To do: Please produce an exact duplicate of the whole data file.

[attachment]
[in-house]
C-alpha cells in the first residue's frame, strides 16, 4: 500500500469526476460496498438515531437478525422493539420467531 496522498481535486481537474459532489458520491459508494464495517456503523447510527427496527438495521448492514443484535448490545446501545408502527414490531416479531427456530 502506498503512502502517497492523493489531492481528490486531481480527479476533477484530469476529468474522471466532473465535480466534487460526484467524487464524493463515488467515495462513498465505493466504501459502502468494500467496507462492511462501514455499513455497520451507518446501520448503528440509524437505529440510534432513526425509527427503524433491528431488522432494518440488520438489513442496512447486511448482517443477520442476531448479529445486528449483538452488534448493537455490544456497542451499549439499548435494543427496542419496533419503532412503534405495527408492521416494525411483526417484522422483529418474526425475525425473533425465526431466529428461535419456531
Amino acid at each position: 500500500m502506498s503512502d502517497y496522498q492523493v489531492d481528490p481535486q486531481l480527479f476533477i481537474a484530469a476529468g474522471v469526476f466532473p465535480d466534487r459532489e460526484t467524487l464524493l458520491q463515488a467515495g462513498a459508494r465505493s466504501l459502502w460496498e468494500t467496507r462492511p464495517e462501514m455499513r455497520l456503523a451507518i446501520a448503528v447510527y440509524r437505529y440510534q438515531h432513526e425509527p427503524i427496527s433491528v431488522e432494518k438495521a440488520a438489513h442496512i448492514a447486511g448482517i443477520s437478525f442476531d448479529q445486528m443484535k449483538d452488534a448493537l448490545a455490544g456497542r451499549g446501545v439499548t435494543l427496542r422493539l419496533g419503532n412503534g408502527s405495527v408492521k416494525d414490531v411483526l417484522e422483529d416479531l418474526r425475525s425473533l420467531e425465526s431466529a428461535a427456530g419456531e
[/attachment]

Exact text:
[in-house]
C-alpha cells in the first residue's frame, strides 16, 4: 500500500469526476460496498438515531437478525422493539420467531 496522498481535486481537474459532489458520491459508494464495517456503523447510527427496527438495521448492514443484535448490545446501545408502527414490531416479531427456530 502506498503512502502517497492523493489531492481528490486531481480527479476533477484530469476529468474522471466532473465535480466534487460526484467524487464524493463515488467515495462513498465505493466504501459502502468494500467496507462492511462501514455499513455497520451507518446501520448503528440509524437505529440510534432513526425509527427503524433491528431488522432494518440488520438489513442496512447486511448482517443477520442476531448479529445486528449483538452488534448493537455490544456497542451499549439499548435494543427496542419496533419503532412503534405495527408492521416494525411483526417484522422483529418474526425475525425473533425465526431466529428461535419456531
Amino acid at each position: 500500500m502506498s503512502d502517497y496522498q492523493v489531492d481528490p481535486q486531481l480527479f476533477i481537474a484530469a476529468g474522471v469526476f466532473p465535480d466534487r459532489e460526484t467524487l464524493l458520491q463515488a467515495g462513498a459508494r465505493s466504501l459502502w460496498e468494500t467496507r462492511p464495517e462501514m455499513r455497520l456503523a451507518i446501520a448503528v447510527y440509524r437505529y440510534q438515531h432513526e425509527p427503524i427496527s433491528v431488522e432494518k438495521a440488520a438489513h442496512i448492514a447486511g448482517i443477520s437478525f442476531d448479529q445486528m443484535k449483538d452488534a448493537l448490545a455490544g456497542r451499549g446501545v439499548t435494543l427496542r422493539l419496533g419503532n412503534g408502527s405495527v408492521k416494525d414490531v411483526l417484522e422483529d416479531l418474526r425475525s425473533l420467531e425465526s431466529a428461535a427456530g419456531e